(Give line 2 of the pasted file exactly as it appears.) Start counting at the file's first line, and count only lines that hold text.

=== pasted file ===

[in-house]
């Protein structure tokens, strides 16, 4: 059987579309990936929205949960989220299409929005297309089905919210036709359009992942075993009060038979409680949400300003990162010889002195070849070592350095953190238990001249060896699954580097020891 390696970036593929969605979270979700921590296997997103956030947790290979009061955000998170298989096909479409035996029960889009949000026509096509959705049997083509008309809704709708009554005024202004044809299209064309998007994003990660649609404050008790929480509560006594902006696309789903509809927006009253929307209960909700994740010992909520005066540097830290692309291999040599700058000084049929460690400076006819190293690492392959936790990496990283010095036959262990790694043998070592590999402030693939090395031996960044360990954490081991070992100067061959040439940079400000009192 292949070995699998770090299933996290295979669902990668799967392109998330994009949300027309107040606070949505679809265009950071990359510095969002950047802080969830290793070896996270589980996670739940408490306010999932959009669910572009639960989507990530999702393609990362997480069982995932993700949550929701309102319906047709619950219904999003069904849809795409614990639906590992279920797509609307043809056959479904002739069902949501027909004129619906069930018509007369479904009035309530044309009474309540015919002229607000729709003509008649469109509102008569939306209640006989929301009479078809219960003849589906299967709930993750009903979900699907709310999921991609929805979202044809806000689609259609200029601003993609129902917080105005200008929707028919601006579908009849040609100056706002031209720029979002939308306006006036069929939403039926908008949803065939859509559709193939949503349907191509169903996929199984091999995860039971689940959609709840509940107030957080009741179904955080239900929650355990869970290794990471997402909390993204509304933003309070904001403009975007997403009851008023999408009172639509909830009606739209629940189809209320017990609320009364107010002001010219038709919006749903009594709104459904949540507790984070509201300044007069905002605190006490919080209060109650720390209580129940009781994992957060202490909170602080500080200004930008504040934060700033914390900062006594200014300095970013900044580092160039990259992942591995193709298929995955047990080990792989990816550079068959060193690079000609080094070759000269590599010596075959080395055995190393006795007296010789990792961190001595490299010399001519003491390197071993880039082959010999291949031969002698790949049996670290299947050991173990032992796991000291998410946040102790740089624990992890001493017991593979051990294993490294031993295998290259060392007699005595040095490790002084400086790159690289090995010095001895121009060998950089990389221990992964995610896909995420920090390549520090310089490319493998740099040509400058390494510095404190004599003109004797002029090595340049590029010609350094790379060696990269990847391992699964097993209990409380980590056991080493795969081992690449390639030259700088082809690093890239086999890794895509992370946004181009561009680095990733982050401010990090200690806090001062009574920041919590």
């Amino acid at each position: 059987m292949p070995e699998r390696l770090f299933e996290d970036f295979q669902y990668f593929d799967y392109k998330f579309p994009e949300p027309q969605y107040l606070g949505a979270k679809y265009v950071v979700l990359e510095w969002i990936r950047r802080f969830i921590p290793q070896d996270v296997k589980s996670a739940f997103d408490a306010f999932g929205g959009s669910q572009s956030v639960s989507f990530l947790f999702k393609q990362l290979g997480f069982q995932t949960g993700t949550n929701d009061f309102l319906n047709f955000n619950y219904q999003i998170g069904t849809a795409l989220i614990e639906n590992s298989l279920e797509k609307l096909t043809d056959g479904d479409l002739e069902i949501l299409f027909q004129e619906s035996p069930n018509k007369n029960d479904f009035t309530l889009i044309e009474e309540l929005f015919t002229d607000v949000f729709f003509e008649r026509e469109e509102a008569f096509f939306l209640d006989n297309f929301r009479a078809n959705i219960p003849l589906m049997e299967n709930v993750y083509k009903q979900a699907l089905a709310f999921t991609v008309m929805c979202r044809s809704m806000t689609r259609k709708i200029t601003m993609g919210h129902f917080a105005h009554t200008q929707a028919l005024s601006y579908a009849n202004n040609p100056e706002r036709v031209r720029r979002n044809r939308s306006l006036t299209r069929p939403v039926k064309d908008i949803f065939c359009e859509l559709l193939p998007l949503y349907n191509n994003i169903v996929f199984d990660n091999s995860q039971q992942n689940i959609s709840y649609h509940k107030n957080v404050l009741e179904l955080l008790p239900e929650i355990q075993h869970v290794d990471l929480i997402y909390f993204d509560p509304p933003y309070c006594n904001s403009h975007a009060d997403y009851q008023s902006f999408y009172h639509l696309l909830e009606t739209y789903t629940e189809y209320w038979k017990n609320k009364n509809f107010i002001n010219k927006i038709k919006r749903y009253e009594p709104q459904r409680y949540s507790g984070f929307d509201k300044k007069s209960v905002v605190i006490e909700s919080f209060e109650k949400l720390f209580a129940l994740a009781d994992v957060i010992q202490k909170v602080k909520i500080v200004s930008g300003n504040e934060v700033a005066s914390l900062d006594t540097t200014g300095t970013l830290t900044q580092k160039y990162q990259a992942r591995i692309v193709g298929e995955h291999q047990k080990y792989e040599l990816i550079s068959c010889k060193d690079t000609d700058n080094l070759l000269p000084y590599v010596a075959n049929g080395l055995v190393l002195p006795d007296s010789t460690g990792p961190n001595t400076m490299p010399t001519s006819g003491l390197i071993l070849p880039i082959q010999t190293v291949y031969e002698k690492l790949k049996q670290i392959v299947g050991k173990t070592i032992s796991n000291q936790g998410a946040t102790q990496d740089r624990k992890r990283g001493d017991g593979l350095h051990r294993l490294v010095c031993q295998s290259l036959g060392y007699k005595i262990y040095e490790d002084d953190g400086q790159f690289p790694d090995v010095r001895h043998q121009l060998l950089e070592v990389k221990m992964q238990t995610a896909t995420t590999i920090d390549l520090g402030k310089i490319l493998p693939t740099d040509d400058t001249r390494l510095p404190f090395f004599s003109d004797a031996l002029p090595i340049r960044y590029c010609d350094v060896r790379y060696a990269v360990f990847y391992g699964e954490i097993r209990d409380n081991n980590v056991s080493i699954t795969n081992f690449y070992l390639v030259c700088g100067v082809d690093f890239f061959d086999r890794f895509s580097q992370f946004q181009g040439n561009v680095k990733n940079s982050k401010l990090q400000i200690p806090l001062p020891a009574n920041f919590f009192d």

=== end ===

């Protein structure tokens, strides 16, 4: 059987579309990936929205949960989220299409929005297309089905919210036709359009992942075993009060038979409680949400300003990162010889002195070849070592350095953190238990001249060896699954580097020891 390696970036593929969605979270979700921590296997997103956030947790290979009061955000998170298989096909479409035996029960889009949000026509096509959705049997083509008309809704709708009554005024202004044809299209064309998007994003990660649609404050008790929480509560006594902006696309789903509809927006009253929307209960909700994740010992909520005066540097830290692309291999040599700058000084049929460690400076006819190293690492392959936790990496990283010095036959262990790694043998070592590999402030693939090395031996960044360990954490081991070992100067061959040439940079400000009192 292949070995699998770090299933996290295979669902990668799967392109998330994009949300027309107040606070949505679809265009950071990359510095969002950047802080969830290793070896996270589980996670739940408490306010999932959009669910572009639960989507990530999702393609990362997480069982995932993700949550929701309102319906047709619950219904999003069904849809795409614990639906590992279920797509609307043809056959479904002739069902949501027909004129619906069930018509007369479904009035309530044309009474309540015919002229607000729709003509008649469109509102008569939306209640006989929301009479078809219960003849589906299967709930993750009903979900699907709310999921991609929805979202044809806000689609259609200029601003993609129902917080105005200008929707028919601006579908009849040609100056706002031209720029979002939308306006006036069929939403039926908008949803065939859509559709193939949503349907191509169903996929199984091999995860039971689940959609709840509940107030957080009741179904955080239900929650355990869970290794990471997402909390993204509304933003309070904001403009975007997403009851008023999408009172639509909830009606739209629940189809209320017990609320009364107010002001010219038709919006749903009594709104459904949540507790984070509201300044007069905002605190006490919080209060109650720390209580129940009781994992957060202490909170602080500080200004930008504040934060700033914390900062006594200014300095970013900044580092160039990259992942591995193709298929995955047990080990792989990816550079068959060193690079000609080094070759000269590599010596075959080395055995190393006795007296010789990792961190001595490299010399001519003491390197071993880039082959010999291949031969002698790949049996670290299947050991173990032992796991000291998410946040102790740089624990992890001493017991593979051990294993490294031993295998290259060392007699005595040095490790002084400086790159690289090995010095001895121009060998950089990389221990992964995610896909995420920090390549520090310089490319493998740099040509400058390494510095404190004599003109004797002029090595340049590029010609350094790379060696990269990847391992699964097993209990409380980590056991080493795969081992690449390639030259700088082809690093890239086999890794895509992370946004181009561009680095990733982050401010990090200690806090001062009574920041919590």